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Prioritization hurting UNB

UNB recently posted a 4.2 million dollar surplus. Eddy was quoted as saying that “Moving from deficits to surpluses in our operating budgets has clearly come with pain and with sacrifice.” Lauded as firm evidence that UNB is financially sound, the reality is that Eddy’s glorious surplus was was at the cost of students’ diminishing wallet.

In the 2013-14 academic year, tuition costs rose $150. For the 2014-15 year, a fresh tuition increase was imposed on students of 3 per cent. That’s going to be about $180. For undergraduate students, that’s approximately a smooth million in tuition increases. The increase, in an attempt to shift away blame, was instituted on the recommendation of the previous PC government.

The wording of the executive report for the budget attributes the surplus to three things. The most annoying of the three is that the report lists the 3 per cent increase as on of the “Key Contributing Factors to the balanced budget.” As for the surplus, the report comments that the “Budget contains $4.2 million in one-time operational resources that will be allocated to campus priorities through prioritization processes.”

There it is. Prioritization. It’s a scorn that is hitting universities across the Western world. Of course, prioritizing is vital to both one’s life and the proper running of the university. However, the rules by which one prioritizes can be manipulated in such a way that prioritization quickly becomes corporatization. What happens when we decide our Arts faculty is no longer a priority? Arts have fallen out in public conversations. Perhaps the faculty shouldn’t be a priority any longer.

I don’t actually think that will happen. But one thing that has all ready happened is that the university has decided that students are not a priority. If there was no tuition increase, Eddy still could have posted a surplus. But instead, that surplus will be “allocated” through a “prioritization procress.” However that process goes, I very much doubt that students will be mentioned.

Instead, the university, by posting a surplus amidst a tuition increase, has taken money from the pockets of students. Eddy and his administration are sitting with over a million dollars of our money. Some bank account is holding money that belongs to us.

Sure, funding increases were given to counseling services in the budget and I think that’s awesome. In the latest budget, faculty positions won’t be touched. That’s great too. While I laud these decision, it can not be overlooked that the university has shown how they feel about their students. While we make up the university, we are not important to the administration. We can be called upon to give our university a profit.

I completely understand that a tuition increase is insituted to consider the future finances of a university. I know that just because we had a surplus this year does not mean we will have one next year. I also grasp that UNB has some of the highest tuition in the country and Eddy doesn’t seem to think that mitigating tuition costs is an important part of running a university. Sure, tuition costs will go up. But should a profit be on the backs of students?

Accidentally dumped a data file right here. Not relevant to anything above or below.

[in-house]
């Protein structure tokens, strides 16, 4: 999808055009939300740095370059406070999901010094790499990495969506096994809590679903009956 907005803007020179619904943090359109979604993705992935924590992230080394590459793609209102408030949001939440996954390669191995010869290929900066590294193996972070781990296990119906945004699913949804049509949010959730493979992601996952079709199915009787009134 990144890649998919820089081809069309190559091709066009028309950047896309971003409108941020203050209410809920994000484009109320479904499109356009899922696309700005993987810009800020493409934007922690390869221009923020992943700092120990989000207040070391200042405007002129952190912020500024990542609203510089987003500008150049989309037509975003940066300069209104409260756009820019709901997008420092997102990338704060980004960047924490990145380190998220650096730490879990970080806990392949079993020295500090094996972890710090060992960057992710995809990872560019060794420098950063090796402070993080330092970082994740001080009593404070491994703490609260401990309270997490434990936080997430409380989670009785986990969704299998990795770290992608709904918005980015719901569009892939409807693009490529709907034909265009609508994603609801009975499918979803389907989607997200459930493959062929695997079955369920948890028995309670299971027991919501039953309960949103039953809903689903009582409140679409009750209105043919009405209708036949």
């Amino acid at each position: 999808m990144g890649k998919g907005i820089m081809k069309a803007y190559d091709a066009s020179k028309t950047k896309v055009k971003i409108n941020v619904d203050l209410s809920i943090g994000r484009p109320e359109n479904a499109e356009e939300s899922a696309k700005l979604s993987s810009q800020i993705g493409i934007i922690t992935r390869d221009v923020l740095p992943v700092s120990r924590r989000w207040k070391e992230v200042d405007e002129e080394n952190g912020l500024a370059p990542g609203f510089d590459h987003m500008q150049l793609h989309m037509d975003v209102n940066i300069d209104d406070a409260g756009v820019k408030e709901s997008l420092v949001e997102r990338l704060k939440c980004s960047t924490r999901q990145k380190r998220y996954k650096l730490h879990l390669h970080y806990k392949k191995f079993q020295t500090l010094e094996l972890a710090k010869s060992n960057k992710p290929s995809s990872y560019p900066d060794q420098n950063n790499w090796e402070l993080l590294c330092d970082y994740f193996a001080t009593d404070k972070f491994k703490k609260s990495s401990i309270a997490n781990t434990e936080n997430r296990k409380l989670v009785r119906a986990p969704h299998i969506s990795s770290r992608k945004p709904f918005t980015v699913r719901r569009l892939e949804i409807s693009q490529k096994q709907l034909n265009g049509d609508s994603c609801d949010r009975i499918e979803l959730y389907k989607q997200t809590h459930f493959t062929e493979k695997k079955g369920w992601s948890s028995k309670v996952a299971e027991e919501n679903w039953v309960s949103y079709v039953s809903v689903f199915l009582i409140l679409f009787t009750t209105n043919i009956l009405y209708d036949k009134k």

We already profit the university. We give UNB its name and reputation. We do the work of the University’s marketers. When we succeed, UNB succeeds. For doing that, we’re getting the equivalent of a pay cut. The boss is rolling in the dough, the underlings are getting pay cuts. Why do we matter so little? Do presidents and VPs laugh at us behind their closed doors? “Cheers Eddy, we got ‘em again,” as a glass of scotch is swirled and toasts are made.

And that’s one of the worst parts. As Eddy and the administration celebrates the surplus, they are celebrating how useless–outside of our wallets–we are to them. Eddy said that “We have, in recent years, put ourselves on a sound financial footing. It has not been easy.” When students are bent over on the ground, wobbling from the debt already weighing on their backs, it is not easy to get good footing.

The surplus doesn’t only beg the question of why we saw a tuition increase. It also forces us to ask why we had a strike. Eddy perpetually implied the precariousness of UNB finances to legitimize the stale offer given to AUNBT over and over again. The strike abruptly interupted students lives and work. It created a disdainful and often poisonous culture on campus. And did we even have to go through that? It doesn’t seem like it.

Eddy has shown his complete disregard for both students and faculty. The surplus is not a point of pride. The university has a responsibility towards its faculty and its students. Academia does not have a responsibility towards profit. While Eddy holds this surplus as a success, it is in fact a glowing sign of his incompetence as this university’s leader.

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